Earlier in April, the Alliance Secretariat of the ANC, Cosatu and South African Communist Party (SACP) said in a statement that approaching the IMF and World Bank was a no-no in the interest of protecting South Africa’s sovereignty.

But those who may feel they had to backtrack ensured that they publicly could claim credit for the social grant increases and support, plus measures for the unemployed and small businesses. In a post-ANC NWC statement, the party’s Secretary-General Ace Magashule said the meeting had supported “providing greater capacity to the UIF… expand and ensure effective food security to indigent households and to widen the social net of current social grant recipients”.

SAA was much more of a pickle, unlikely to have found agreement. Cabinet kicked down the road any concrete decisions on the future of the flailing national airliner, saying the inter-ministerial committee “should meet and further process this work”, according to Tuesday’s official statement on the Cabinet meeting.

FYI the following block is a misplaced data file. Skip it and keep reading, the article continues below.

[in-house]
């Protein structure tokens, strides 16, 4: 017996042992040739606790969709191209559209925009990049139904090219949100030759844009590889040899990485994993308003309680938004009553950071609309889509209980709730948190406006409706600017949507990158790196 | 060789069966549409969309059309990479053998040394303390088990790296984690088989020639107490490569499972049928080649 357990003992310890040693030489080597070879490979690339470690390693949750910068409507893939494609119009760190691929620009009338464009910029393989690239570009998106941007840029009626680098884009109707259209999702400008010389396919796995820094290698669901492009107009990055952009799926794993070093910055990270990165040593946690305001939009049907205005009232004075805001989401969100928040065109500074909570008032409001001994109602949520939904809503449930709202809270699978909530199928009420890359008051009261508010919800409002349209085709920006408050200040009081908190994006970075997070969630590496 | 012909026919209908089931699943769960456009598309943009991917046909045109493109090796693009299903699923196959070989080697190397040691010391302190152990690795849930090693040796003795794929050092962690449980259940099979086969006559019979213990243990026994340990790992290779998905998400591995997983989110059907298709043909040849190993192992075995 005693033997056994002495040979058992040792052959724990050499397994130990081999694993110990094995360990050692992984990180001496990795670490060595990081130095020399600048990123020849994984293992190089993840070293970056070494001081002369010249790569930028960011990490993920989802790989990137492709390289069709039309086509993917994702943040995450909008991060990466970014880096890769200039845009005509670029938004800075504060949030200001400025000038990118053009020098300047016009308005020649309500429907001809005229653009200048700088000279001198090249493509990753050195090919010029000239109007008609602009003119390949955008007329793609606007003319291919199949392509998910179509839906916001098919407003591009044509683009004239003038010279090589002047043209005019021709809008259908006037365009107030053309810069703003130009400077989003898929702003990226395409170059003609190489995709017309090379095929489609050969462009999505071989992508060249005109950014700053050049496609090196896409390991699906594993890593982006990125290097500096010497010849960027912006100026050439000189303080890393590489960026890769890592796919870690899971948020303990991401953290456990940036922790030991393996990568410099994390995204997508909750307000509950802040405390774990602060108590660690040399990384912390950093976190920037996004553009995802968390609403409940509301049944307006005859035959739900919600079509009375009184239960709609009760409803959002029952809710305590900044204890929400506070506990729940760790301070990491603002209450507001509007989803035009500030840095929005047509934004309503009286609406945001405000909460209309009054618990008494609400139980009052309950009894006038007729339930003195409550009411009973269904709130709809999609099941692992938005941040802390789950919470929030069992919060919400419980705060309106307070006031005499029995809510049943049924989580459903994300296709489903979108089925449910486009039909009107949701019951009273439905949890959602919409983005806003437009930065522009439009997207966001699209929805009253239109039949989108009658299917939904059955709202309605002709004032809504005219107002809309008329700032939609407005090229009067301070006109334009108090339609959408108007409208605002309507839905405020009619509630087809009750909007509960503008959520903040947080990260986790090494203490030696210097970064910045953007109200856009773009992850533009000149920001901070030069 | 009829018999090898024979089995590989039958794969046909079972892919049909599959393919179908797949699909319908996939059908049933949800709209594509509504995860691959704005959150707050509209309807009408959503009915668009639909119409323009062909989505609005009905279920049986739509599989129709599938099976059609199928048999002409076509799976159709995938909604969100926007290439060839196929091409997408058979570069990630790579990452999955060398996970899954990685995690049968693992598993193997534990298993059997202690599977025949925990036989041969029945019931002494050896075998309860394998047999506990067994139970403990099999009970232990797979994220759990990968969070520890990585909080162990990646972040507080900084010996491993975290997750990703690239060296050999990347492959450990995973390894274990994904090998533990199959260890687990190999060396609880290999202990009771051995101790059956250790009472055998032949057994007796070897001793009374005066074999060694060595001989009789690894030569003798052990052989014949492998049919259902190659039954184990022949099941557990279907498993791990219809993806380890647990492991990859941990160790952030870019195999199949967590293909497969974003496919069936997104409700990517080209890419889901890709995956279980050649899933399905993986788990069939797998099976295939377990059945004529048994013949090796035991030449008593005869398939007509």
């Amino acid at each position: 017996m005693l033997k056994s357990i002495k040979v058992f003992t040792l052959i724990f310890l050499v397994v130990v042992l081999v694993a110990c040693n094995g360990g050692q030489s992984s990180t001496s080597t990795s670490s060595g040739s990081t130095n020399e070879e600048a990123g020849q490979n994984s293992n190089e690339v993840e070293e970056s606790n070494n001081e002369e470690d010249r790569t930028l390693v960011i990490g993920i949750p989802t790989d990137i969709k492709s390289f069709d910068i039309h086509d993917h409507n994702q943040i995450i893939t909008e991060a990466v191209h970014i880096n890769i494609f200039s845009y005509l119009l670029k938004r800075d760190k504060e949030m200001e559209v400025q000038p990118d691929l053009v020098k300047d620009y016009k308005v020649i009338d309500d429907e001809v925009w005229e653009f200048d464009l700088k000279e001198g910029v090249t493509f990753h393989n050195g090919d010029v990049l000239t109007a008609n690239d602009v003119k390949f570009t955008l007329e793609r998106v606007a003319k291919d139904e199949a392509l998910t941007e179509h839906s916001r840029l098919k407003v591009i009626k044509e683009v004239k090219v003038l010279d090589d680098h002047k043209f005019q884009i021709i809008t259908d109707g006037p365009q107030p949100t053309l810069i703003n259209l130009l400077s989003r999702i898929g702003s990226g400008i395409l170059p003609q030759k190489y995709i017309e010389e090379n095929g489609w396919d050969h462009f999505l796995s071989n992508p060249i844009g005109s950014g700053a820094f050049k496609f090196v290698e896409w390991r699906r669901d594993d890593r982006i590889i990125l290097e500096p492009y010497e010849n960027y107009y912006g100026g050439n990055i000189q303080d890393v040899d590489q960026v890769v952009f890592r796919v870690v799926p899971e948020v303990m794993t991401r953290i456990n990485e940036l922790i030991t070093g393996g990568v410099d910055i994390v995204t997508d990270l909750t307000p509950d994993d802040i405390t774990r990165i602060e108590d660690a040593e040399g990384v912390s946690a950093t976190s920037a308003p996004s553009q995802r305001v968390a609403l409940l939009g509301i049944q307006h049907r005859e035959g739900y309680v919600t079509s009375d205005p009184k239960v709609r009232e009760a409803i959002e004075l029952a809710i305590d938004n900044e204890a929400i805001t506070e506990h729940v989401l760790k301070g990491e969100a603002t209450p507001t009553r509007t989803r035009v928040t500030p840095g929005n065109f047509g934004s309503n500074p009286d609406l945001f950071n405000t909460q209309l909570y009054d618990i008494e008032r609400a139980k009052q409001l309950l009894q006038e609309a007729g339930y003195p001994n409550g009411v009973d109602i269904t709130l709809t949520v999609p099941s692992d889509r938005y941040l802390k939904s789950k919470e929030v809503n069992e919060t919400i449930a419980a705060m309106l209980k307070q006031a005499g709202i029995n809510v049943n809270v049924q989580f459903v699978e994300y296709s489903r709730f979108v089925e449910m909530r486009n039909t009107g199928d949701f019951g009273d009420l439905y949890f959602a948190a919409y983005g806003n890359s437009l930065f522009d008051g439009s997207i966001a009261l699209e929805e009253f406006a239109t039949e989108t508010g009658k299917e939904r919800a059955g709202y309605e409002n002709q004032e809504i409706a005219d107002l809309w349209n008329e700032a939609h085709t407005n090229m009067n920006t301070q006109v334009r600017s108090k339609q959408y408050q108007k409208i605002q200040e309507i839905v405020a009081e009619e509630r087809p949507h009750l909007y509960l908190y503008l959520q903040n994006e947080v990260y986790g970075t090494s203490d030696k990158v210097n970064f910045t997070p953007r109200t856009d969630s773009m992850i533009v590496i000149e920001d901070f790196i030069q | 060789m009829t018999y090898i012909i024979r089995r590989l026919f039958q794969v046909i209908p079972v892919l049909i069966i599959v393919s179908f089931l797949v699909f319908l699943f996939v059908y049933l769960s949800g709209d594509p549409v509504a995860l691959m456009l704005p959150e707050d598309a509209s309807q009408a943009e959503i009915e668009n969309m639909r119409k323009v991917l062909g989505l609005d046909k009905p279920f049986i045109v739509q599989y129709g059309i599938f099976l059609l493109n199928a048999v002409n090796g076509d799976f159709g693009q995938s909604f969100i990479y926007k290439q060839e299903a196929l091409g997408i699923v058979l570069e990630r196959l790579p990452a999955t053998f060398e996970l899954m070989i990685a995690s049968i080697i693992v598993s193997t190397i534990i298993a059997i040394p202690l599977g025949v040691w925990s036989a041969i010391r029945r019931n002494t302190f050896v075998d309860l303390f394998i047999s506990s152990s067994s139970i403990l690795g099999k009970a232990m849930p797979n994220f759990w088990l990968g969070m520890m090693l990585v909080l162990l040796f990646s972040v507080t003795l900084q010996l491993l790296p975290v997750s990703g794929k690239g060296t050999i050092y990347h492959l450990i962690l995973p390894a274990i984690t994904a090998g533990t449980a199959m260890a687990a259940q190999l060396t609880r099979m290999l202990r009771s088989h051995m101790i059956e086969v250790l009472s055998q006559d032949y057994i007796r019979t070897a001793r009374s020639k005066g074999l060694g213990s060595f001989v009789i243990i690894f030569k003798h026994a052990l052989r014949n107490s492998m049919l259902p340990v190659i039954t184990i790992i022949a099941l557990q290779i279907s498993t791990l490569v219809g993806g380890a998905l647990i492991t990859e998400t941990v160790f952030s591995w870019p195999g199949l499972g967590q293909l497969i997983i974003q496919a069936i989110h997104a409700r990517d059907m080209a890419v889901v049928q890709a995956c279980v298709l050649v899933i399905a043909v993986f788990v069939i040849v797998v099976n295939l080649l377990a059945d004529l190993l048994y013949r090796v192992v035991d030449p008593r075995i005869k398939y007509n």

For Ramaphosa, Tuesday evening’s address to the nation was focused on ensuring his administration is firmly seen to be acting.

 

A subsequent statement from Public Enterprises said a consultative forum with organised labour and non-unionised staff associations had been established with the aim “to ensure a new financially viable and competitive airline emerges from the business rescue process”.

Not only has the global airline industry been grounded by the Covid-19 pandemic, in South Africa the hard coronavirus lockdown has blown the 2020 Budget to bits.

As the SARB estimates, 370,000 jobs have been lost in the formal economy where unemployment has remained stubbornly high – 38.7% on the broad definition that includes those too disheartened to even try looking for a job – others put jobs lost at around one million. The SARB has forecast an economic contraction of 6.1% as the country is firmly in recessionary territory.

Mboweni scraped together just over R261-billion in savings over three years for Budget 2020. And that included politically unpalatable cuts to the public wage bill totalling R160.2-billion by 2023, with R38.7-billion in savings raised in 2020 when the government does not pay the last of the three-year public service salary increases.

That the finance minister and his team at National Treasury have found R130-billion for this economic stimulus package is astounding. The cost of these reallocations will only fully emerge when Mboweni makes that revised budgetary statement to the nation – at a date yet to be determined.